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By Evan S. Benn
March 14, 2014
The emails to Marcelo Cordeiro’s business associates claimed the Key Biscayne financial advisor was being investigated for fraud and gang activity.
The emails to Cordeiro’s wife and friends suggested he was a cheater, a woman-beater and “a gay that hasn’t come out of the closet.”
On Thursday, a Miami-Dade County Circuit Court judge, having determined that the emails came from Cordeiro’s ex-business partner, signed an emergency order forbidding him from sending any more missives.
The stop-email injunction is part of an ongoing defamation suit Cordeiro filed in August against his former partner, Marcelo Castro Alves. The men had been friends, invested in real estate together, and worked out of the same office at Alves’ Focus Investment Advisors in Brickell, according to court documents.
But their relationship soured last March for reasons the men disagree on. Alves says he caught Cordeiro swindling Focus’ clients; Cordeiro argues that he confronted Alves about “highly improper and illegal conduct” going on at the wealth advisory firm.
Soon after, Alves began sending emails to an unknown number of people associated with Cordeiro. In several of them, Cordeiro alleges, Alves created fake email accounts and pretended to be made-up government officials.
“Highly confidential — Fraud Alert. This person is under investigation. Marcelo Carvalho Cordeiro,” read one email from firstname.lastname@example.org and signed IRS Tax Investigation.
“Cordeiro is under investigation by the banks in the Bahamas and Switzerland because of the potential case of fraud committed against clients,” read another email, purportedly from Brazil’s Federal Reserve. “In the USA, Cordeiro is also being investigated by the local police and probably the FBI.”
While those emails prompted Cordeiro’s defamation suit last year, recent ones caused him to ask a judge to take immediate action.
“Divorce: Brazilian Habitant in Key Biscayne / Miami Domestic Violence Against Women,” was the subject of a Feb. 14 email that went on to name Cordeiro and his wife. It also included a docket screenshot of a domestic-violence case in Brazil from a man with a similar name to Cordeiro’s who lives in a city that Cordeiro says he’s never even visited.
“We in the Jewish colony in NY learned that your husband, Cordeiro, has recently begun going out with a Venezuelan woman in Miami Beach,” said an email sent from an alleged Simcha Jakubowicz to Cordeiro’s wife, Amelia Whitaker. “We know that he is a ‘gay’ that hasn’t come out of the closet. What this Venezuelan doesn’t know is that your husband has a police investigation … for complaints of domestic violence, threats and battery.”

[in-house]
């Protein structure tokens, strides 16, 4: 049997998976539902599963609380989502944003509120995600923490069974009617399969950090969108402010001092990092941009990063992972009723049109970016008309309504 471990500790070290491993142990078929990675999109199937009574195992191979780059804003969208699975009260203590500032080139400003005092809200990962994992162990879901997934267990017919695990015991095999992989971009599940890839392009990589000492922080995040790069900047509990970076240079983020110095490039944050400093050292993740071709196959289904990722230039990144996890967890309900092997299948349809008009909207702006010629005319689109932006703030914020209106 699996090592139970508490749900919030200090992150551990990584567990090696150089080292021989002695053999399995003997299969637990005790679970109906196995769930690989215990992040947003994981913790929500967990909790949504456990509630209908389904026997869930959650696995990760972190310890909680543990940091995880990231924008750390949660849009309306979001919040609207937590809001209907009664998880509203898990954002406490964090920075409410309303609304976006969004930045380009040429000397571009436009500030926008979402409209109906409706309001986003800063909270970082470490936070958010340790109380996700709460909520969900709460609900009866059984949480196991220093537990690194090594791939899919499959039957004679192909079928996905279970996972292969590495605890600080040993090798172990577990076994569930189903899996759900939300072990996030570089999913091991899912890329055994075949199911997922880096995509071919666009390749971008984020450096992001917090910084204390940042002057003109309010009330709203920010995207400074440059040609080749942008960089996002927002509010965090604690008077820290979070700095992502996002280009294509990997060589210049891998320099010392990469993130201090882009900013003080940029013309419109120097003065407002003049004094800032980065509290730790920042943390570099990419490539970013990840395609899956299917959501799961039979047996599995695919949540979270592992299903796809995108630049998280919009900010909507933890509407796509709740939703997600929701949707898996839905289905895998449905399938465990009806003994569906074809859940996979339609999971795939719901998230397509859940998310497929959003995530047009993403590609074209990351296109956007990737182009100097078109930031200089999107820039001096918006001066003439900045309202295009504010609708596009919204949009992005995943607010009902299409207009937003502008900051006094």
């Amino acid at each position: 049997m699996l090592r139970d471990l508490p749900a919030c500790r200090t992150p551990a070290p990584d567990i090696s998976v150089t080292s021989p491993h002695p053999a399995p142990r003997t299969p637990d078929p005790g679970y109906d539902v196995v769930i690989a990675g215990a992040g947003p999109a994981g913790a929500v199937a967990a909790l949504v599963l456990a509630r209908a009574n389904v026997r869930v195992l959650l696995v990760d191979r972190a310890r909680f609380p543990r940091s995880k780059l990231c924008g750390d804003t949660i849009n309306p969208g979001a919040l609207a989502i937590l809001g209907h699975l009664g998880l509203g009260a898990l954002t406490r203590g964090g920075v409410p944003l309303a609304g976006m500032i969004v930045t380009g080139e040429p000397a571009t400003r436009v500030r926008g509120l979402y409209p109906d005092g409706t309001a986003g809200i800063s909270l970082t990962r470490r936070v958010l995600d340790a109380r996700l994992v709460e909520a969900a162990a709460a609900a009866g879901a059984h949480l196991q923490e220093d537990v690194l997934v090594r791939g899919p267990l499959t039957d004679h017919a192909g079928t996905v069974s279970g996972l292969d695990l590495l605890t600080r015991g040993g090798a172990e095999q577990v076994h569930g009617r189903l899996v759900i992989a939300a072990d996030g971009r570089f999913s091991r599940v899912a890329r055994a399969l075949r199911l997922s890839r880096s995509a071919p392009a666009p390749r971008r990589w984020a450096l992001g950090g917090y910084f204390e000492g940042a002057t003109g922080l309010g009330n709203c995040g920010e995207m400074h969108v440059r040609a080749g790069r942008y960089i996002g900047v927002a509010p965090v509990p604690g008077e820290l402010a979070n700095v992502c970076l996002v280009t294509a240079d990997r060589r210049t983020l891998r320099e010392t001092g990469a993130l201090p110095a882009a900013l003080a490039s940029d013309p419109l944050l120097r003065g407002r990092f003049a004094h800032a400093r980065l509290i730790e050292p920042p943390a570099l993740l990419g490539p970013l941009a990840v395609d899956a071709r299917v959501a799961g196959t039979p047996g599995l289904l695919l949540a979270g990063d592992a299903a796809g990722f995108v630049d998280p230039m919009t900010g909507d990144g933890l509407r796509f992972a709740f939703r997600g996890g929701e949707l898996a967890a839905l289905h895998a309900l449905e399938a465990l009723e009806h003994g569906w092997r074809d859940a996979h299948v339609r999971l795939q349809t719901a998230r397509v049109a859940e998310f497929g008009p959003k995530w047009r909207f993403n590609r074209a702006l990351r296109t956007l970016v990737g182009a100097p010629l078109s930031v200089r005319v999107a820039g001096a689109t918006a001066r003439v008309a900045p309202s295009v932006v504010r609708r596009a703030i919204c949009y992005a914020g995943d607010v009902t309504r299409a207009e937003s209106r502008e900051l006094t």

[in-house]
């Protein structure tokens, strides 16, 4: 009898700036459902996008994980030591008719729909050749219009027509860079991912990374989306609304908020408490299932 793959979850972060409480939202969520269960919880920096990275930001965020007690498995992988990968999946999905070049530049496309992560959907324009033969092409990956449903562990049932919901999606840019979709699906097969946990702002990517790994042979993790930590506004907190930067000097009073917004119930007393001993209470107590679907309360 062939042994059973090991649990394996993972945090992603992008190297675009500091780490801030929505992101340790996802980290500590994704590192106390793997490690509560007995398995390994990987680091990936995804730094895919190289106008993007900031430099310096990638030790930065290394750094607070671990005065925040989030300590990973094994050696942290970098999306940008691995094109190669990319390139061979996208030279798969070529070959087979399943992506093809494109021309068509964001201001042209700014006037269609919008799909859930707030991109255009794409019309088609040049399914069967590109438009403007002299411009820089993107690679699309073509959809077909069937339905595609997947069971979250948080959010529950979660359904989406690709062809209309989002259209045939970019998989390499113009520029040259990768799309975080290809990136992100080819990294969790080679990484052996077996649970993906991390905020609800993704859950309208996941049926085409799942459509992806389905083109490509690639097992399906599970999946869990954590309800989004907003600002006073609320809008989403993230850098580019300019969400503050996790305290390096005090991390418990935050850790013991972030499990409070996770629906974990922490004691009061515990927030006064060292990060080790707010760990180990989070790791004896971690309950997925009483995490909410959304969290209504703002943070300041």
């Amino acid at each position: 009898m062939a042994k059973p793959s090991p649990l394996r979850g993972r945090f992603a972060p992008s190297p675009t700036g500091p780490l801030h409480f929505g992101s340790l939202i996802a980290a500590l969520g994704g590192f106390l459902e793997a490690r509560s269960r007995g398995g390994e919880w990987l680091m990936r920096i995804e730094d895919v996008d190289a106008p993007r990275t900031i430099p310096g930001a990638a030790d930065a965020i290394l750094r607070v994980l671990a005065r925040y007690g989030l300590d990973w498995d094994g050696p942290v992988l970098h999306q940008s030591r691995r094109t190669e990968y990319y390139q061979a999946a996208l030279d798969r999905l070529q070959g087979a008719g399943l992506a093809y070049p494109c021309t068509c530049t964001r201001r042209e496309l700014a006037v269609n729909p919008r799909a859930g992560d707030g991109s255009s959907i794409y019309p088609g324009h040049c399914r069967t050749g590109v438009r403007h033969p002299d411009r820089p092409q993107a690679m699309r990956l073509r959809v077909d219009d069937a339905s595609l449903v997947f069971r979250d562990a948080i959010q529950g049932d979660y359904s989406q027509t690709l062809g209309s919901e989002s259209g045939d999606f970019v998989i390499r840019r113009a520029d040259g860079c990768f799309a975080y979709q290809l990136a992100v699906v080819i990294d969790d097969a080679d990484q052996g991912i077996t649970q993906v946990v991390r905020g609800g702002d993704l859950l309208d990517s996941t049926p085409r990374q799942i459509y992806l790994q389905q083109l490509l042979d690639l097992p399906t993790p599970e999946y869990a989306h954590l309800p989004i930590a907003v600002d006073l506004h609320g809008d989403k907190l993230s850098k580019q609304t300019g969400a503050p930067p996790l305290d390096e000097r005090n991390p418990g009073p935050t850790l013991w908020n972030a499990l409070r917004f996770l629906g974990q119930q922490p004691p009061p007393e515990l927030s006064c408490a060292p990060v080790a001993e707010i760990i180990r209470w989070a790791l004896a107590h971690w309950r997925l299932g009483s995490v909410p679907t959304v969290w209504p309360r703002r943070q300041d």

Alves acknowledged in court filings that he “sent email alerts to Focus business associates, clients and personal friends” to warn them about Cordeiro. He said the claims he made about Cordeiro are “true and correct” and that Cordeiro is or has been involved in criminal and civil cases in Brazil.
The Brazilian cases are “meritless” and “have no relevance” to the defamation suit, said Cordeiro’s attorney, Eric Ostroff of Miami firm Meland, Russin and Budwick. He said his client is neither the subject of any active criminal investigation nor has he ever been convicted of a crime.
Alves filed a countersuit this month, accusing Cordeiro of defaming him through similar emails to their shared business associates.
“Our client unequivocally denies all of the unfounded allegations of wrongdoing and intends to vigorously defend himself and pursue all available remedies, including his claims for tortious interference with business and contractual relationships, defamation and conversion against Marcelo Cordeiro,” Alves’ attorney, Ana Velez of Miami’s Di Santo Bruno, wrote in a statement.
Courts have seen a dramatic rise in defamation cases because of the Internet, said Michael Richmond, a professor at Nova Southeastern University’s Shepard Broad Law Center.
“When we’re on the Internet, where anonymity rules, our sense of etiquette and what’s right and wrong tends to fly out the window,” Richmond said. “It’s awfully easy to hit ‘Send’ on an email that you might regret. But at that point, the damage is already done.”